Posted by Tiffany Taylor and Alison Arthur on 30 Aug 2021
For consumers, payments can be as easy as the dip of a credit card or the touch of a “Pay Now” button. The ease of these transactions belies the complex architecture that makes modern payments so fast and effortless.
When a payment is initiated online or at the point of sale, an intricate flow of information and instructions is passed between entities. This information includes customer account information, merchant identification numbers (MIDs), and instructions for financial institutions, just to name a few. The flow of this data is supported by established networks, commonly referred to as payment rails, that ensure the correct flow of funds between businesses and consumers.
Payment rails were established to transmit this information quickly and accurately, resulting in the speedy payment transactions that consumers have come to expect. What are these payment rails, and how do they work? This blog takes a closer look at three payment rails commonly used for payment transactions in America – the ACH network, card networks, and The Clearing House’s RTP® network.
ACH is an acronym for Automated Clearing House, and it has a long history of facilitating transactions between merchants, consumers, and financial institutions. It’s one of the most used payment rails in the US, having processed almost 27 billion payments in 2020.
ACH can be used for both credits (direct deposit of payroll, for example) and debits (including mortgage, loan, and utility bill payments). It’s also being leveraged to power popular peer-to-peer (P2P) payment solutions like Zelle®, Venmo, and Square Cash. Users can either link their bank accounts directly or access them using an alias (email address and/or phone number). Using an existing payment rail like ACH has allowed these solutions to thrive because they can leverage an established, reliable payment rail without building it themselves.
Card networks are payment rails maintained by four major brands–American Express, Discover, Mastercard, and Visa. Much like ACH, they are established networks with infrastructure, rules, and regulations that allow payment transactions to run smoothly between parties (card issuers, consumers, merchants, acquiring banks, and the card networks themselves). Unlike ACH, these networks also supply branded plastic cards that consumers can use to make payments. The widespread issuance of these cards, plus global marketing campaigns, have made the card networks some of the most recognizable brands in the U.S.
The card networks are also evolving to support new payments technology. Push-to-card is one-way companies leverage the card networks as payment rails to send money to consumers, flipping the traditional flow of consumer-to-merchant card payments. Both Lyft and Uber have introduced push-to-card solutions (Lyft Direct and Uber Instant Pay) that allow drivers to receive their earnings directly to a debit card for a small fee. More companies are expected to adopt push-to-card solutions as consumers shift away from paper checks and toward digital disbursements. Thanks to the ubiquity of their plastic payment cards, card networks are an attractive payment rail for businesses that want to offer fully digitized transactions to a broad range of consumers.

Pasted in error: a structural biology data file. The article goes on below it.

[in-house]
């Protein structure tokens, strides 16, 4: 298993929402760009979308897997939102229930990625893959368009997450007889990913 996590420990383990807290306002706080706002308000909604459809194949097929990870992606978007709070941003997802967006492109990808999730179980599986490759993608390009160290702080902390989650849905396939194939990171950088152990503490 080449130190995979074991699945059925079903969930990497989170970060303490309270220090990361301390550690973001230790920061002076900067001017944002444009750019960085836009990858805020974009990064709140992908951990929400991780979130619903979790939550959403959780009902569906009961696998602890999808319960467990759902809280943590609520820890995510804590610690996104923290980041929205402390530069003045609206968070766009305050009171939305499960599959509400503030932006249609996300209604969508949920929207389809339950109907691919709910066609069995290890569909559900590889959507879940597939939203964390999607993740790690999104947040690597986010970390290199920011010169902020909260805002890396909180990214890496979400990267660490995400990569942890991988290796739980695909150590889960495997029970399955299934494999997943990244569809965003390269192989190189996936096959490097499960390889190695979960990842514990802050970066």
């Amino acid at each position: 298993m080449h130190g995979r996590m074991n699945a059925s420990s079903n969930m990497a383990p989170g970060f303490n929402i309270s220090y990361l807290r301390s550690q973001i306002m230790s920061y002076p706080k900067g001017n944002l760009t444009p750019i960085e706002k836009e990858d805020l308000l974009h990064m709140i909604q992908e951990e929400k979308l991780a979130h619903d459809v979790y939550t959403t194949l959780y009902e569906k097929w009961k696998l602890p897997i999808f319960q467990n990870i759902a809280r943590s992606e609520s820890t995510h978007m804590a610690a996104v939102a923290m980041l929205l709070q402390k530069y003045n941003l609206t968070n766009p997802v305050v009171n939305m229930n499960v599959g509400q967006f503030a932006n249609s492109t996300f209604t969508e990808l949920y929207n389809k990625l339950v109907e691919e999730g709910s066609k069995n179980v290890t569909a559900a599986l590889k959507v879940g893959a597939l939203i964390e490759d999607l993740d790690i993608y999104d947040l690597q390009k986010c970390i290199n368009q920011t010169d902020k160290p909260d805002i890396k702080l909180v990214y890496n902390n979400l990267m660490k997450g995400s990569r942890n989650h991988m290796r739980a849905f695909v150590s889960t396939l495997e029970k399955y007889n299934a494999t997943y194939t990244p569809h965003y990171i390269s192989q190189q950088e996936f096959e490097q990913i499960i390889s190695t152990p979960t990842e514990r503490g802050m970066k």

The Clearing House – RTP
One of the newest payment rails is The Clearing House’s RTP network. It launched in 2017 with the goal of bringing real-time payments to the U.S. Consumers and businesses can use the network to send, clear, and settle payments in a secure environment designed to make payments more efficient. RTP is unique from ACH and the card networks in many ways, the most obvious being its relative youth. Currently, no mandate requires U.S. banks to use RTP but, according to this publication, real-time payment capabilities are accessible to financial institutions that hold 70% of U.S. demand deposit accounts (DDAs), and the network currently reaches 56% of U.S. DDAs.
The Bottom Line: Payment rails work behind the scenes to facilitate payments between businesses and consumers. Some are new, and others have existed for decades, but they’re all used in imaginative ways to support traditional payment flows while facilitating up-and-coming payments technology.
Click here to see how U.S. faster payment channels and their respective advantages compare.
*This is an update on an original post published July 2019
Alacriti’s Cosmos for RTP® enables financial institutions and organizations to quickly and seamlessly connect to The Clearing House’s RTP® network without the burden of significant infrastructure overhauls or capital investments. To speak with an Alacriti real-time payments expert, please contact us at (908) 791-2916 or firstname.lastname@example.org.